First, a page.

Carl Oscar Wanderer and his twin sister Laura were born in Chicago, June 26, 1895 to Charlie and Anna Wanderer. Carl’s father was born in New Jersey to German immigrant parents while Carl’s mother had immigrated from Sweden as a teenager.
Some years after her children were born, a religious mania had taken grip of Carl’s mother, and had grown over time. ‘Voices’ had told her to move to Tennessee, specifically to ‘God’s country’ in Tennessee, and her husband thought country living might be just what she needed. He had to mind the butcher shop though, so he sent her, fresh from her breakdown, to Tennessee by herself but with his proxy to purchase a farm.
She found a forty-acre plot suitable for a vegetable farm in the tiny town of Deer Lodge. Carl hated life as the man of the farm. Reading at night would take him away from his troubles and a book that he was engrossed in reminded him of his own situation; a fella with the weight of the world on his shoulders solved all of his problems by up and joining the army. In one of his earliest displays of narcissistic and rash behavior, Carl did the same thing.
The next morning Carl rose earlier than normal and walked into town. He caught a train to Harriman, Tennessee and walked into a U.S. Army enlistment office. The seventeen-year-old Carl then forged his mother’s signature in order to sign up for a three-year tour in the army.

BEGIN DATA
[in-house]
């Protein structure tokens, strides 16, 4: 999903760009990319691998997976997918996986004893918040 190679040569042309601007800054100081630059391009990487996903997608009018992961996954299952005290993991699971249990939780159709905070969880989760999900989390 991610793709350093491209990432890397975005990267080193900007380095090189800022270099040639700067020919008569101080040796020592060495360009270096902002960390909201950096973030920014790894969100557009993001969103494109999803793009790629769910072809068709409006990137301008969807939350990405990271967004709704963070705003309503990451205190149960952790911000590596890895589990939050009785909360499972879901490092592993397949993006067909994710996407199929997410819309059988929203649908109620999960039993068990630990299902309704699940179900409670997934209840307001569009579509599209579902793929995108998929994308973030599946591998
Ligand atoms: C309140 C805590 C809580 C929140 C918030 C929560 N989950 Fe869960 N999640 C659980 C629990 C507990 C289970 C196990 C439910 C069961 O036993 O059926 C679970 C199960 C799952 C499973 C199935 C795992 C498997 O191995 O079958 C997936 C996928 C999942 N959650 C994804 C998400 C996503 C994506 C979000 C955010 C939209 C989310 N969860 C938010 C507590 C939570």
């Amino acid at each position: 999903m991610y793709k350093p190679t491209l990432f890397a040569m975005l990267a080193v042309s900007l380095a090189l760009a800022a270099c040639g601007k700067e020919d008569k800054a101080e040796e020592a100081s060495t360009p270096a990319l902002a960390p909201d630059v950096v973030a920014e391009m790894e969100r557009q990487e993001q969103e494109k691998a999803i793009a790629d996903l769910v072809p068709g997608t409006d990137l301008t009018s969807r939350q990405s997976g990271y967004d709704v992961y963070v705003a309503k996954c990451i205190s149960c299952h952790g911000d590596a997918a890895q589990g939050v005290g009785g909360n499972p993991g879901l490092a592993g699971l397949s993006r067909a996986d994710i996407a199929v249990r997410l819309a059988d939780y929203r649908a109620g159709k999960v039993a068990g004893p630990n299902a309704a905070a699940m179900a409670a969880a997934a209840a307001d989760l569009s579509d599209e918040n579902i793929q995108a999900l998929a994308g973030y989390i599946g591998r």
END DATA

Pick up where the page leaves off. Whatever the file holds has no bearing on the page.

Upon waking his sisters and mother found no sign of Carl, nor any note, to explain why he had run away. Nor had he left them any instructions or guidance of how the three women should manage his duties on the farm. A letter arrived weeks later to inform them that he had joined the army and was stationed in Ohio. The farm failed soon after he left, leaving his mother and sisters no choice but to leave God’s Country and return to the smoke-filled streets of Chicago.
Wanderer served in Troop I of the Sixth Cavalry and spent time in Veracruz, Mexico after the occupation had started as a result of the Tampico Affair.
On the night of May 5th, 1915, with her only son hundreds of miles away, Anna Wanderer woke up screaming in the middle of night. Her family rushed to her side, where she told of having the worst nightmare she had ever had. She had dreamt that she had seen Carl, being hanged from a tree, in a lynching. The hysterical woman was put back to bed with assurances that, it was only a bad dream, and Carl was safe on his army base in Texas.